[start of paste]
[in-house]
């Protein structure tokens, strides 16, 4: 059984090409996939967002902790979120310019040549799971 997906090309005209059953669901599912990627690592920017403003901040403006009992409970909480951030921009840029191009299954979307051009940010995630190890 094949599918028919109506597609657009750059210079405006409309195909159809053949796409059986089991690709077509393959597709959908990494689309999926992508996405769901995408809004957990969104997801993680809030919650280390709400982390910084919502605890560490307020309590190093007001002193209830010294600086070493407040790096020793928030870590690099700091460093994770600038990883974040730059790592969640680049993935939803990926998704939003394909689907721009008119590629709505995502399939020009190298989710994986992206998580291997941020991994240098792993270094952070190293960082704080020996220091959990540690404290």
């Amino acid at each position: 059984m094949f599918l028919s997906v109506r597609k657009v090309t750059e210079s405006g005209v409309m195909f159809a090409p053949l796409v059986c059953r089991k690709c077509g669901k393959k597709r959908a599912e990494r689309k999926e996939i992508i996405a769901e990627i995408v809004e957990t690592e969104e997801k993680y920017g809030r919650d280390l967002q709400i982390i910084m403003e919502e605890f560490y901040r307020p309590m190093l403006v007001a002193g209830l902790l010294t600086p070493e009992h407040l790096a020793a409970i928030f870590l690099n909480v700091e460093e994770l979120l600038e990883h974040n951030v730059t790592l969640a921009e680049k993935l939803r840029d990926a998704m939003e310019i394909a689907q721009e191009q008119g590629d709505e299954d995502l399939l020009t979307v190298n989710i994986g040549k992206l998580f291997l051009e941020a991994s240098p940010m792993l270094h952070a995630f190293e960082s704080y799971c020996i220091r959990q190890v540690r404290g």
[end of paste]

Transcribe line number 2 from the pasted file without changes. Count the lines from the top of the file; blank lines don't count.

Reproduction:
């Protein structure tokens, strides 16, 4: 059984090409996939967002902790979120310019040549799971 997906090309005209059953669901599912990627690592920017403003901040403006009992409970909480951030921009840029191009299954979307051009940010995630190890 094949599918028919109506597609657009750059210079405006409309195909159809053949796409059986089991690709077509393959597709959908990494689309999926992508996405769901995408809004957990969104997801993680809030919650280390709400982390910084919502605890560490307020309590190093007001002193209830010294600086070493407040790096020793928030870590690099700091460093994770600038990883974040730059790592969640680049993935939803990926998704939003394909689907721009008119590629709505995502399939020009190298989710994986992206998580291997941020991994240098792993270094952070190293960082704080020996220091959990540690404290």